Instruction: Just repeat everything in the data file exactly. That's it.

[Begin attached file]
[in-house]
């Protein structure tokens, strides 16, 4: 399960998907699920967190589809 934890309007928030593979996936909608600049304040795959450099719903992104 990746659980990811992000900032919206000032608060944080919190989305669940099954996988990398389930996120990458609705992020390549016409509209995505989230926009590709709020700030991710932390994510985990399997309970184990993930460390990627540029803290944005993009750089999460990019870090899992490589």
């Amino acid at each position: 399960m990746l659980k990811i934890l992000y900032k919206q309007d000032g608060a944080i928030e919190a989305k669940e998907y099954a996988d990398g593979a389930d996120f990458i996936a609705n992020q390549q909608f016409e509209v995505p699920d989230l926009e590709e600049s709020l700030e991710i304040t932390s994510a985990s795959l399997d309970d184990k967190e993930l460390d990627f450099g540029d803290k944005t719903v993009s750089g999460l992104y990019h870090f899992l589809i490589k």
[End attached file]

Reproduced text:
[in-house]
């Protein structure tokens, strides 16, 4: 399960998907699920967190589809 934890309007928030593979996936909608600049304040795959450099719903992104 990746659980990811992000900032919206000032608060944080919190989305669940099954996988990398389930996120990458609705992020390549016409509209995505989230926009590709709020700030991710932390994510985990399997309970184990993930460390990627540029803290944005993009750089999460990019870090899992490589």
């Amino acid at each position: 399960m990746l659980k990811i934890l992000y900032k919206q309007d000032g608060a944080i928030e919190a989305k669940e998907y099954a996988d990398g593979a389930d996120f990458i996936a609705n992020q390549q909608f016409e509209v995505p699920d989230l926009e590709e600049s709020l700030e991710i304040t932390s994510a985990s795959l399997d309970d184990k967190e993930l460390d990627f450099g540029d803290k944005t719903v993009s750089g999460l992104y990019h870090f899992l589809i490589k």